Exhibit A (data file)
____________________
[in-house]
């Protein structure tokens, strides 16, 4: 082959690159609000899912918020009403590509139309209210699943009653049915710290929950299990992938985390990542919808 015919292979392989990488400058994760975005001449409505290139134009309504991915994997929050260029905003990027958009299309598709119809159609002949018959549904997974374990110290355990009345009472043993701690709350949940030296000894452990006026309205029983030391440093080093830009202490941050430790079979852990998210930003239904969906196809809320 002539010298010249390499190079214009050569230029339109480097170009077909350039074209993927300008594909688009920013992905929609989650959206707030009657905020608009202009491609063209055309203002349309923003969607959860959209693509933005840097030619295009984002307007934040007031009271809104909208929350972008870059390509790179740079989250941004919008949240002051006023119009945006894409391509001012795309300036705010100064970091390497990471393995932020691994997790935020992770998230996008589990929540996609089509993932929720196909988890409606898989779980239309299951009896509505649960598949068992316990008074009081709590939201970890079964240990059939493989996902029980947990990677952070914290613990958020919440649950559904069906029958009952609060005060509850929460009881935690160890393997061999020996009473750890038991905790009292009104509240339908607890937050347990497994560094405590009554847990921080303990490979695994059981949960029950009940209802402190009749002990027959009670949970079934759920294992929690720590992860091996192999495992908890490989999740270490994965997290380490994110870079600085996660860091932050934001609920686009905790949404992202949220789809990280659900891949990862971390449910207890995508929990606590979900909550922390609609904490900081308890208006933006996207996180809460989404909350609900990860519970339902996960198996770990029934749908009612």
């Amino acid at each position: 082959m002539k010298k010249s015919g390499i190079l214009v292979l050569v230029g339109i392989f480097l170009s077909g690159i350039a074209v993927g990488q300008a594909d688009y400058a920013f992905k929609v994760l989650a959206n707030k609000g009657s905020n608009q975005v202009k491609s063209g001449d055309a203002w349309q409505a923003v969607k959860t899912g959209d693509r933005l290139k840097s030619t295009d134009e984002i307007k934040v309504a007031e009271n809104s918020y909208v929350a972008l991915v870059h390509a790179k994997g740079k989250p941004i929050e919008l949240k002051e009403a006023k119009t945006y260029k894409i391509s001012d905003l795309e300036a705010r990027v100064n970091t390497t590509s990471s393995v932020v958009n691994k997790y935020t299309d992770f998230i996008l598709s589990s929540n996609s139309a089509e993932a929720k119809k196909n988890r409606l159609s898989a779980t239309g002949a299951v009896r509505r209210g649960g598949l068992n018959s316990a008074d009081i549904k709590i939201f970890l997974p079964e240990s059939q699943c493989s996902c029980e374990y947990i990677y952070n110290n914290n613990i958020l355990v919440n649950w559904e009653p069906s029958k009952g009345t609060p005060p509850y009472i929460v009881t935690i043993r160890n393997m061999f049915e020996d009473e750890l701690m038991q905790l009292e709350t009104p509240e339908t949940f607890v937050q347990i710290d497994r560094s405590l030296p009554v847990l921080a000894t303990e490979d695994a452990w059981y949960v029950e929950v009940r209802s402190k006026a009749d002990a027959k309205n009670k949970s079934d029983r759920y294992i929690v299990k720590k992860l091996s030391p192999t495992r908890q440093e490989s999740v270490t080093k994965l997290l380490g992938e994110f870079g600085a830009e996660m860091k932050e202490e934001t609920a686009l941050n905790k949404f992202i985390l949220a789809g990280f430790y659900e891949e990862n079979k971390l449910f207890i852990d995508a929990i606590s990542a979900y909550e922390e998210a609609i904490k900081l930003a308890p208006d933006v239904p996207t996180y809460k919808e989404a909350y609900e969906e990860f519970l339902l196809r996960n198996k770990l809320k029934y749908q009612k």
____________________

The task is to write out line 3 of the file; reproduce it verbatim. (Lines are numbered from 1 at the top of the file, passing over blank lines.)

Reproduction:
């Amino acid at each position: 082959m002539k010298k010249s015919g390499i190079l214009v292979l050569v230029g339109i392989f480097l170009s077909g690159i350039a074209v993927g990488q300008a594909d688009y400058a920013f992905k929609v994760l989650a959206n707030k609000g009657s905020n608009q975005v202009k491609s063209g001449d055309a203002w349309q409505a923003v969607k959860t899912g959209d693509r933005l290139k840097s030619t295009d134009e984002i307007k934040v309504a007031e009271n809104s918020y909208v929350a972008l991915v870059h390509a790179k994997g740079k989250p941004i929050e919008l949240k002051e009403a006023k119009t945006y260029k894409i391509s001012d905003l795309e300036a705010r990027v100064n970091t390497t590509s990471s393995v932020v958009n691994k997790y935020t299309d992770f998230i996008l598709s589990s929540n996609s139309a089509e993932a929720k119809k196909n988890r409606l159609s898989a779980t239309g002949a299951v009896r509505r209210g649960g598949l068992n018959s316990a008074d009081i549904k709590i939201f970890l997974p079964e240990s059939q699943c493989s996902c029980e374990y947990i990677y952070n110290n914290n613990i958020l355990v919440n649950w559904e009653p069906s029958k009952g009345t609060p005060p509850y009472i929460v009881t935690i043993r160890n393997m061999f049915e020996d009473e750890l701690m038991q905790l009292e709350t009104p509240e339908t949940f607890v937050q347990i710290d497994r560094s405590l030296p009554v847990l921080a000894t303990e490979d695994a452990w059981y949960v029950e929950v009940r209802s402190k006026a009749d002990a027959k309205n009670k949970s079934d029983r759920y294992i929690v299990k720590k992860l091996s030391p192999t495992r908890q440093e490989s999740v270490t080093k994965l997290l380490g992938e994110f870079g600085a830009e996660m860091k932050e202490e934001t609920a686009l941050n905790k949404f992202i985390l949220a789809g990280f430790y659900e891949e990862n079979k971390l449910f207890i852990d995508a929990i606590s990542a979900y909550e922390e998210a609609i904490k900081l930003a308890p208006d933006v239904p996207t996180y809460k919808e989404a909350y609900e969906e990860f519970l339902l196809r996960n198996k770990l809320k029934y749908q009612k």